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Brandon Peters, M.D.

30 Days to Better Sleep: Learn the Difference Between Sleepiness and Fatigue

By January 7, 2013

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It may seem like semantics, arguing over the meanings of similar words, but it really does matter: What is the difference between sleepiness and fatigue? Not only may discriminating between these distinctive feelings identify different causes, but it may also help to treat insomnia.

Some people lose touch with what it feels like to be sleepy. Sleepiness or drowsiness is the extreme desire to fall asleep. Imagine that you are sitting after lunch in your most comfortable chair. You are cozy and relaxed. Your eyelids become heavy, each time they close they stay that way a moment longer. You are ready to doze off. You are sleepy.

Contrast this sleepiness with a different collection of words: fatigue, tiredness, exhaustion, and low energy. These sentiments are felt deep in the bones and muscles, a heaviness to the limbs, as if you just ran a marathon. You can't summon the energy to accomplish what you need to. You are physically and mentally dragging through the day. This may occur in the setting of other illness, such as anemia, hypothyroidism, or even cancer. It may even be labeled as chronic fatigue syndrome.

No matter how extreme the fatigue, it does not result in sleep. People who feel fatigued may lie down to rest or take a nap. They do not, however, fall asleep. People with extreme sleepiness or drowsiness will be able to sleep if given the opportunity. Why does this matter?

Sleepiness often occurs in sleep deprivation among those who get inadequate total sleep time. It may also be a symptom of sleep disorders such as sleep apnea or narcolepsy. In contrast, fatigue is a common complaint among those with insomnia.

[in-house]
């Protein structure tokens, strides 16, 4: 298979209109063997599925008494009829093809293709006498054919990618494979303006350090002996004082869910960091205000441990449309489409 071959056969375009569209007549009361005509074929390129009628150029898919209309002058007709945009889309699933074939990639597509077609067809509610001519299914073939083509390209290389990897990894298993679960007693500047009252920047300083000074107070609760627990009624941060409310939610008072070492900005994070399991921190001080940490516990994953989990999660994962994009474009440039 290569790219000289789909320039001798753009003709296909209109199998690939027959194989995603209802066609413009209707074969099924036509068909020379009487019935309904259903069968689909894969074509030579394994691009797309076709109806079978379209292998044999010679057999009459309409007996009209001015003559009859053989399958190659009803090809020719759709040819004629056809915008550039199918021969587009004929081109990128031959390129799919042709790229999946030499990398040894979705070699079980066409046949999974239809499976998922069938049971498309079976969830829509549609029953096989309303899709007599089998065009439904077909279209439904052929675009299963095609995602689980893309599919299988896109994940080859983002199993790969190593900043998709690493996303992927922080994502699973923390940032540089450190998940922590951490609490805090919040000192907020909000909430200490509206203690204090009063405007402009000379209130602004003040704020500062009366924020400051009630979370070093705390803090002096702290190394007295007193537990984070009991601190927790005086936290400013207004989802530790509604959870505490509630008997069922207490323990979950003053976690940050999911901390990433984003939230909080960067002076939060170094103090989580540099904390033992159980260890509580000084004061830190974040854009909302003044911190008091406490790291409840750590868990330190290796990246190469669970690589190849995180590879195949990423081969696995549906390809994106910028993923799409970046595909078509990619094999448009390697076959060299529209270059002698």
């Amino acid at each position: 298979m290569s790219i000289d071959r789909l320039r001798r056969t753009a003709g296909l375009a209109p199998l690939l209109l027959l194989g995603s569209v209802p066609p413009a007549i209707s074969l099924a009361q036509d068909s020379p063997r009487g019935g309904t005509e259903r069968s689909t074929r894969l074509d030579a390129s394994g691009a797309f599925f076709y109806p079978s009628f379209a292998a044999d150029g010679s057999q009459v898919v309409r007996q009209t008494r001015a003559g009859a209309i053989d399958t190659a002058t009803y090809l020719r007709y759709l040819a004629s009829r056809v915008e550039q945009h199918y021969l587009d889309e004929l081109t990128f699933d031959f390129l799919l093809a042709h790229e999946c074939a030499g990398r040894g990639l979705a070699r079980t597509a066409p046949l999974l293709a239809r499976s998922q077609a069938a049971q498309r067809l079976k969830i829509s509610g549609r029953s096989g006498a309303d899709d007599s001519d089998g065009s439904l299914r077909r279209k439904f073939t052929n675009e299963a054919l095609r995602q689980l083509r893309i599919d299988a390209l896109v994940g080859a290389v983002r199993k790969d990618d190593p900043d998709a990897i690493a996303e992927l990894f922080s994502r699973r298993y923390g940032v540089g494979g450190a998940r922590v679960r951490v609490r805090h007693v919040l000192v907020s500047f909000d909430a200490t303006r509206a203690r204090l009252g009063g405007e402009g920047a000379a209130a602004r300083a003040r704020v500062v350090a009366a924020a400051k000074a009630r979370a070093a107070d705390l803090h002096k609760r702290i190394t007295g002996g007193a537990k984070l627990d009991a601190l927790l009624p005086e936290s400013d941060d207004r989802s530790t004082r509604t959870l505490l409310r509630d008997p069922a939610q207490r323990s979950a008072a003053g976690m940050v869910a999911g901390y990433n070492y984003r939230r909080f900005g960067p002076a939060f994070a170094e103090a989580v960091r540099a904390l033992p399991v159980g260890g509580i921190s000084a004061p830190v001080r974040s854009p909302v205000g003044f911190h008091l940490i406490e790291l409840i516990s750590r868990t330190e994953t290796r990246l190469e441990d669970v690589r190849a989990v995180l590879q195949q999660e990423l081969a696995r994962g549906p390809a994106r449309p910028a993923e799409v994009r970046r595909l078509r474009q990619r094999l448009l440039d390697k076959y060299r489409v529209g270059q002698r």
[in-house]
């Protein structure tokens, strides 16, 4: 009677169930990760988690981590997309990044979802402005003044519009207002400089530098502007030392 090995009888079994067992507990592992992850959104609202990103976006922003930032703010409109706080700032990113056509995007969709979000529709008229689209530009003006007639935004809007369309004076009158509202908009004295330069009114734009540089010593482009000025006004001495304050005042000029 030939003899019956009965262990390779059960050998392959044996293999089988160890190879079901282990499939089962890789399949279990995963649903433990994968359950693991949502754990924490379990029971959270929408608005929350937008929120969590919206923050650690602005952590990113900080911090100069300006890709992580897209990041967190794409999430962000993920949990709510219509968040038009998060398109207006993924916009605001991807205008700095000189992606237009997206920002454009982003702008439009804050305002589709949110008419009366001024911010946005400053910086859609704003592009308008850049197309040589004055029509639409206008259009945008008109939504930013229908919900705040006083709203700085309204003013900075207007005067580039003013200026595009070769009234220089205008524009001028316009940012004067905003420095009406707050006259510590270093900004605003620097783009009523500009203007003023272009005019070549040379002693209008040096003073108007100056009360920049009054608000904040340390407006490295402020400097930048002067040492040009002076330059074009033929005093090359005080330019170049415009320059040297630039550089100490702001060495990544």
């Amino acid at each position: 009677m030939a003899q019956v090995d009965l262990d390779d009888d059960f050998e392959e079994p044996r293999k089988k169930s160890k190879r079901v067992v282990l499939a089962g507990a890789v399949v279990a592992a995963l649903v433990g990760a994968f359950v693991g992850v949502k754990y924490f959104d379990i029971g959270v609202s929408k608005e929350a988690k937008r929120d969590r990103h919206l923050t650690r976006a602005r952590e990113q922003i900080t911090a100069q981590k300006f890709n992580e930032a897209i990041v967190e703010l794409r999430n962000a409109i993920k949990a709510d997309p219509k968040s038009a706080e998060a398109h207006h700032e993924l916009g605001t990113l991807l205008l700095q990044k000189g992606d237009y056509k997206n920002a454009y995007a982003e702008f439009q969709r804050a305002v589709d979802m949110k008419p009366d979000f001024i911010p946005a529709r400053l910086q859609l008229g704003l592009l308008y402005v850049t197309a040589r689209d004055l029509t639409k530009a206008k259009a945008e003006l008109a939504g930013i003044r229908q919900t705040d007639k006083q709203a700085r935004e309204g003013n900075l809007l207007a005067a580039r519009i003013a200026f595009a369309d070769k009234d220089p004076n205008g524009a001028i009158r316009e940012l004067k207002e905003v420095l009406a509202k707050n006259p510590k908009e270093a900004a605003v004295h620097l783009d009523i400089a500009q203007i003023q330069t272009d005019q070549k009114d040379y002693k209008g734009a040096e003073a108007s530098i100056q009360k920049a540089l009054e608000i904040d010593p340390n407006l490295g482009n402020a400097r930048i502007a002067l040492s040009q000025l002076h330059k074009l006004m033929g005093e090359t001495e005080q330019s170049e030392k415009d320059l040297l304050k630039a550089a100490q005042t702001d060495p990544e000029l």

Not only does distinguishing between sleepiness and fatigue lead to a different set of possible causes, but recognizing sleepiness can also contribute to improving insomnia. How might this work? This concept will be discussed more in the next article, but it is critically important for people to only go to bed when they feel sleepy. If fatigue is used as a prompt to go to bed, this may result in lying awake for prolonged periods of time at the start of the night, trying to fall asleep. This is a major contributor to insomnia.

Consider carefully whether you are having more difficulty with sleepiness or fatigue. It may point to a distinct underlying cause and correcting it will depend on a different set of treatments. As you work to sleep better, use this exercise to reflect on your own needs.

Check out the entire series, "How to Sleep Better in 30 Days."

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